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To further define the role of CD28 costimulation in the allorecognition of histocompatibility Ags, we calculated precursor frequencies of alloreactive wild-type and CD28−/− CD4+ T cells that were present in harvested spleens of stimulators over time. The frequencies calculated for CD4+ T cells dividing in response to C3H/HeJ stimulators were high, peaking at 21 ± 2% 60 h after transfer before declining to 15 ± 2% and 14 ± 2% at subsequent time points (Fig. 5,A). The decreasing calculated frequencies at later time points is consistent with apoptosis of alloreactive progeny, re-entry of alloreactive progeny from spleens of stimulator mice into the pool of circulating lymphocytes, which has been reported to occur over this time course, and our inability to detect cells proliferating beyond eight generations because of progressive loss of CFSE 20 . Precursor frequencies of splenic CD4+ T cells dividing in response to C3H.SW stimulator mice increased over time from 1.3 ± 0.2% at 48 h to 5.6 ± 0.8% at 84 h (Fig. 5,B). This increasing pattern of calculated frequencies is consistent with the delayed kinetics of alloreactive cell division in response to minor histocompatibility Ags noted in Fig. 1.

FIGURE 5.

Mean precursor frequencies of wild-type and CD28−/− CD4+ T cells alloreactive to major and minor histocompatibility Ags. Precursor frequencies of alloreactive wild-type (WT) and CD28−/− C57BL/6 CD4+ T cells were calculated after harvesting responders at serial time points after transfer into C3H/HeJ (A) and C3H.SW (B) stimulator mice. The frequency of CD4+ T cells alloreactive to major histocompatibility Ags was marginally decreased in the absence of CD28 costimulation while the frequency of CD4+ T cells responding to minor histocompatibility Ags was sharply decreased. Error bars represent SD of at least four experiments for each time point.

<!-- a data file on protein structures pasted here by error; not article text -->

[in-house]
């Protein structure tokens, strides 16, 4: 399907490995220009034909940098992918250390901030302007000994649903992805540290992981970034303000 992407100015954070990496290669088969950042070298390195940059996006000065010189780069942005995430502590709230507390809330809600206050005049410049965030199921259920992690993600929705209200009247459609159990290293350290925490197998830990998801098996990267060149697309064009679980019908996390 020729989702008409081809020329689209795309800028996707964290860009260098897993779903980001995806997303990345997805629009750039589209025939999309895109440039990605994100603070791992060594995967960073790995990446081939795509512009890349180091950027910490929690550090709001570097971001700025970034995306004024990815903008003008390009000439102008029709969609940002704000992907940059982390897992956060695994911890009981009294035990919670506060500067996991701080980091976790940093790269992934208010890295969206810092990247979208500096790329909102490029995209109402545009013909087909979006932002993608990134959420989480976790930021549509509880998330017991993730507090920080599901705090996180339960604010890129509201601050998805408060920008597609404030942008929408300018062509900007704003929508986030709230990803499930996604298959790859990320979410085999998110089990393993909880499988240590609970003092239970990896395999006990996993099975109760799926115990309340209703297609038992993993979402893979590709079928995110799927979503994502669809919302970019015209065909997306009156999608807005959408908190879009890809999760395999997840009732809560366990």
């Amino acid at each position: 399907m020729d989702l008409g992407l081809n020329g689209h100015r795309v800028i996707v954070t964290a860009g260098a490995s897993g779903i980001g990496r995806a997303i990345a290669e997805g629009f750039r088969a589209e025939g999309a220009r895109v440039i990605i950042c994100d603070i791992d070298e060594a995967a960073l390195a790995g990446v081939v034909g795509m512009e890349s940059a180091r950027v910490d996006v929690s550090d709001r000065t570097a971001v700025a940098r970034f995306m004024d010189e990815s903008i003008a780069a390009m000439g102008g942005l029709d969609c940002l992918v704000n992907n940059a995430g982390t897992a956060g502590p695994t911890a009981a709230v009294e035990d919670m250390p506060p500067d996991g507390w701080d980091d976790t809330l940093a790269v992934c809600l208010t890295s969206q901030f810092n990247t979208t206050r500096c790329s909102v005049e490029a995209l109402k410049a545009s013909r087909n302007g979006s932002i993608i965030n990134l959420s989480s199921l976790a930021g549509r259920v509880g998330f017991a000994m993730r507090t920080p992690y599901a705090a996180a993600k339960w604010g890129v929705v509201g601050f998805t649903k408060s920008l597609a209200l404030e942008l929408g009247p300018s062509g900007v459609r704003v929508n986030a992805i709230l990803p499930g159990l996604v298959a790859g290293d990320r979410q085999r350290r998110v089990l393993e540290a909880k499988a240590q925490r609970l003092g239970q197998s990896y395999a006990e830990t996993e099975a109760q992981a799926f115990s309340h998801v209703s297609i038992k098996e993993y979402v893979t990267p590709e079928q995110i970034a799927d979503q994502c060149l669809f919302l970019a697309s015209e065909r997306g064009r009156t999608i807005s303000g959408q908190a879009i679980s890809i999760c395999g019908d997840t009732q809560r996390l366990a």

FIGURE 5.

Mean precursor frequencies of wild-type and CD28−/− CD4+ T cells alloreactive to major and minor histocompatibility Ags. Precursor frequencies of alloreactive wild-type (WT) and CD28−/− C57BL/6 CD4+ T cells were calculated after harvesting responders at serial time points after transfer into C3H/HeJ (A) and C3H.SW (B) stimulator mice. The frequency of CD4+ T cells alloreactive to major histocompatibility Ags was marginally decreased in the absence of CD28 costimulation while the frequency of CD4+ T cells responding to minor histocompatibility Ags was sharply decreased. Error bars represent SD of at least four experiments for each time point.